Each episode of Periods takes characters from a touchstone work of literature (Ethan Frome, say), or a historical clique (Pilgrims, for instance) and fills their mouths with elliptical, modern speech. More than tossing in some likes and ums, though, the Periods crew’s attention to detail is unsurpassed: The costumes, sets and performances are all stellar, and each episode has its own genre spoof tucked away in it—the girls of Little Women get catty via vlogs; Adam and Eve are on a reality show with God (“Hiii, I’m Eve, I’m 24, and I’m from Adam’s rib”).—ML


14. The 'Bu

Before certain SNL digital shorts made Sunday lazy and put their dick in a box, the burgeoning collective known as Lonely Island—Andy Samberg, Jorma Taccone and Akiva Schaffer—created a schizo, throw-it-against-the-wall-and-see-what-sticks teen melodrama with twists (addiction! kidnapping! suicide!) as clichéd as the budget was nonexistent (a tan sheet = the beach! silver-sprayed cardboard = ninja stars! a puppet = absent lead Sarah Chalke!). Though things imploded after seven episodes, happily, due to lack of time: Lorne Michaels had come a-calling.—JS

13. 7 Minutes in Heaven

The odd comedy brain of SNL writer Michael Patrick O’Brien ensures that his celebrity talk show, which takes place in a closet, sidesteps the standard Q&A in favor of something much more surprising and entertaining. The tight environs, presence of booze and weird topics (“Please talk about all the ways you are or are not similar to a horse”) make the proceedings light, improvisational and silly—even when O’Brien hosts Insane Clown Posse, of all people. Of course, there’s a potential make-out session with every guest, from Amy Poehler to Jon Hamm.—ML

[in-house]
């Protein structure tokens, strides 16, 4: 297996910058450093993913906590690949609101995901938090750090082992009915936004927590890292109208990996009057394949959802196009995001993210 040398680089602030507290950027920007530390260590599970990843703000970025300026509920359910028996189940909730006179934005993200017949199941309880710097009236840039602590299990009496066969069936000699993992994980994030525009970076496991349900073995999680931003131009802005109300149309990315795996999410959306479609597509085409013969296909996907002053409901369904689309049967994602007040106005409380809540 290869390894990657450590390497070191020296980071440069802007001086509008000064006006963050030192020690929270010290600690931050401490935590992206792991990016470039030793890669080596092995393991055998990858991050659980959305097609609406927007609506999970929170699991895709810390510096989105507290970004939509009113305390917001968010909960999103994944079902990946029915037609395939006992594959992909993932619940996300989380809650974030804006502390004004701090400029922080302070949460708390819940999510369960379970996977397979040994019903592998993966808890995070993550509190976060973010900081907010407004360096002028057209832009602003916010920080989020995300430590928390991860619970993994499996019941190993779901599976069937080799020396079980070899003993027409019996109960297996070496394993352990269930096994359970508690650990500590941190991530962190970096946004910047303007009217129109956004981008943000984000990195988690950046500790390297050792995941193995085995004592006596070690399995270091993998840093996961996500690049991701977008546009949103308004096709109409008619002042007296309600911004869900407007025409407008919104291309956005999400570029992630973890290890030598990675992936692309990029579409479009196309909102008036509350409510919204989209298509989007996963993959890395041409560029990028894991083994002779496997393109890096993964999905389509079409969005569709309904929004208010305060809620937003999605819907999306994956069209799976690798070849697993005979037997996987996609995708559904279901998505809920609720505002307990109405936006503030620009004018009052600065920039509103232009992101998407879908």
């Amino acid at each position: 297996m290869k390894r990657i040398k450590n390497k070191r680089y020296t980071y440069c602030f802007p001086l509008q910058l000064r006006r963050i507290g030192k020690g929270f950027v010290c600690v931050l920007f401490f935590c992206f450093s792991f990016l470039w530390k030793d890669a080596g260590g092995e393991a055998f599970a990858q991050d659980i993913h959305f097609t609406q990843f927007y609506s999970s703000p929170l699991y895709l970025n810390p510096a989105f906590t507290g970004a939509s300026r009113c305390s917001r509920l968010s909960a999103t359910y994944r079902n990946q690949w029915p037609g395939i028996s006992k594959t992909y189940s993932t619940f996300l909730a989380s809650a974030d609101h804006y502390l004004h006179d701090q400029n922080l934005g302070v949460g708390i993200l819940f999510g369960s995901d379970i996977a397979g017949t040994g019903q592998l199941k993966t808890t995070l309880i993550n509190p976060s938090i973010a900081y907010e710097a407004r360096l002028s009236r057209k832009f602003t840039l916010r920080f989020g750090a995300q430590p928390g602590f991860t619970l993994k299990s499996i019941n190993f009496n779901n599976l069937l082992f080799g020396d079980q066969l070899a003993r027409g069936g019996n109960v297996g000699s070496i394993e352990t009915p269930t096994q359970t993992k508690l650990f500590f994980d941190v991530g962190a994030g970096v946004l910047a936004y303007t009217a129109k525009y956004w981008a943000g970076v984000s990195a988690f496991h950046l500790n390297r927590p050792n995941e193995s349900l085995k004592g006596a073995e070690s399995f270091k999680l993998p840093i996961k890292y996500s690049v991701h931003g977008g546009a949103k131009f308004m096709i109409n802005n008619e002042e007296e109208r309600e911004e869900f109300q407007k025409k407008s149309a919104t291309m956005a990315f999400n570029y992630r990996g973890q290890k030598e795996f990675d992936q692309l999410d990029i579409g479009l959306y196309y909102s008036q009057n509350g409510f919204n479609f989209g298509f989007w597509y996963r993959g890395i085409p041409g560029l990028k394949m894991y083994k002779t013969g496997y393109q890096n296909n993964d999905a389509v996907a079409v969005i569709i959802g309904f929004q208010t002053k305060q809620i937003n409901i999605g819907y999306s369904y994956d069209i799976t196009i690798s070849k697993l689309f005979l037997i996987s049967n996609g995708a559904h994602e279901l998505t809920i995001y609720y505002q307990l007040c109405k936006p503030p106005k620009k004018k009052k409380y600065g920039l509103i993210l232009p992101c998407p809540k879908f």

12. I Love the '30s

From 2005 to 2008, Comedy Central parodied Viacom sibling VH1’s many talking-head series (I Love the ’80s et al.), employing black-and-white footage, such episode themes as “Prohibition,” “The Lindbergh Baby” and “The Great Depression,” and introducing hot up-and-coming talent like John Mulaney, Chelsea Peretti, Nick Kroll, Andrés du Bouchet and Julie Klausner as jazz musicians, society columnists, crooners, drifters and…Alfalfa. A telling moment from the “1936 Berlin Olympics” episode involves Adolf Hitler telling Jesse Owens, “You can run a race, but I can destroy one!” Hey-o!—JS

11. The Maria Bamford Show

Surrealist alternative comic Maria Bamford picked one of her many fears—moving back in with her parents in Duluth, Minnesota—and faced it by acting out how the scenario might unfold. Or acted out who, perhaps; over two seasons on the Super Deluxe, Bamford concocted an engrossing story arc using only impressions of said parents, her sister, high-school friends and even a gentleman caller. Convincing and quirky, this series, which left viewers wondering if they were legitimately witnessing the Bammer’s mental breakdown, is required viewing for the self-doubting and the displaced.—JS

The 50 funniest Web series

10. Jared Posts a Personal